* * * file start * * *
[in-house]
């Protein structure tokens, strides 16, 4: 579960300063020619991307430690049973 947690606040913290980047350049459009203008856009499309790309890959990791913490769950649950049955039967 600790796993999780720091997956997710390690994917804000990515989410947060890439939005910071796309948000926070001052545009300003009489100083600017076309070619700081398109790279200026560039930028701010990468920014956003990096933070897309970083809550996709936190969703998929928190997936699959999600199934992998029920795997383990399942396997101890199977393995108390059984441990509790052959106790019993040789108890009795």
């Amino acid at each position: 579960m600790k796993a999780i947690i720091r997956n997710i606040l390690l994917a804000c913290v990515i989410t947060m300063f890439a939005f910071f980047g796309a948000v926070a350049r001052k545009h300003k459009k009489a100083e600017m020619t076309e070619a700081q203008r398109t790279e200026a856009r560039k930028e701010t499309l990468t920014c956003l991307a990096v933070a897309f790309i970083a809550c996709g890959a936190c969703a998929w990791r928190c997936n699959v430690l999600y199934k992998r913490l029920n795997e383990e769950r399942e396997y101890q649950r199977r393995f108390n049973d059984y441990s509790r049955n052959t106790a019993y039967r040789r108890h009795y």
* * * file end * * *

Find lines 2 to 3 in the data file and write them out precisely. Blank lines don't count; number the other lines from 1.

């Protein structure tokens, strides 16, 4: 579960300063020619991307430690049973 947690606040913290980047350049459009203008856009499309790309890959990791913490769950649950049955039967 600790796993999780720091997956997710390690994917804000990515989410947060890439939005910071796309948000926070001052545009300003009489100083600017076309070619700081398109790279200026560039930028701010990468920014956003990096933070897309970083809550996709936190969703998929928190997936699959999600199934992998029920795997383990399942396997101890199977393995108390059984441990509790052959106790019993040789108890009795």
């Amino acid at each position: 579960m600790k796993a999780i947690i720091r997956n997710i606040l390690l994917a804000c913290v990515i989410t947060m300063f890439a939005f910071f980047g796309a948000v926070a350049r001052k545009h300003k459009k009489a100083e600017m020619t076309e070619a700081q203008r398109t790279e200026a856009r560039k930028e701010t499309l990468t920014c956003l991307a990096v933070a897309f790309i970083a809550c996709g890959a936190c969703a998929w990791r928190c997936n699959v430690l999600y199934k992998r913490l029920n795997e383990e769950r399942e396997y101890q649950r199977r393995f108390n049973d059984y441990s509790r049955n052959t106790a019993y039967r040789r108890h009795y």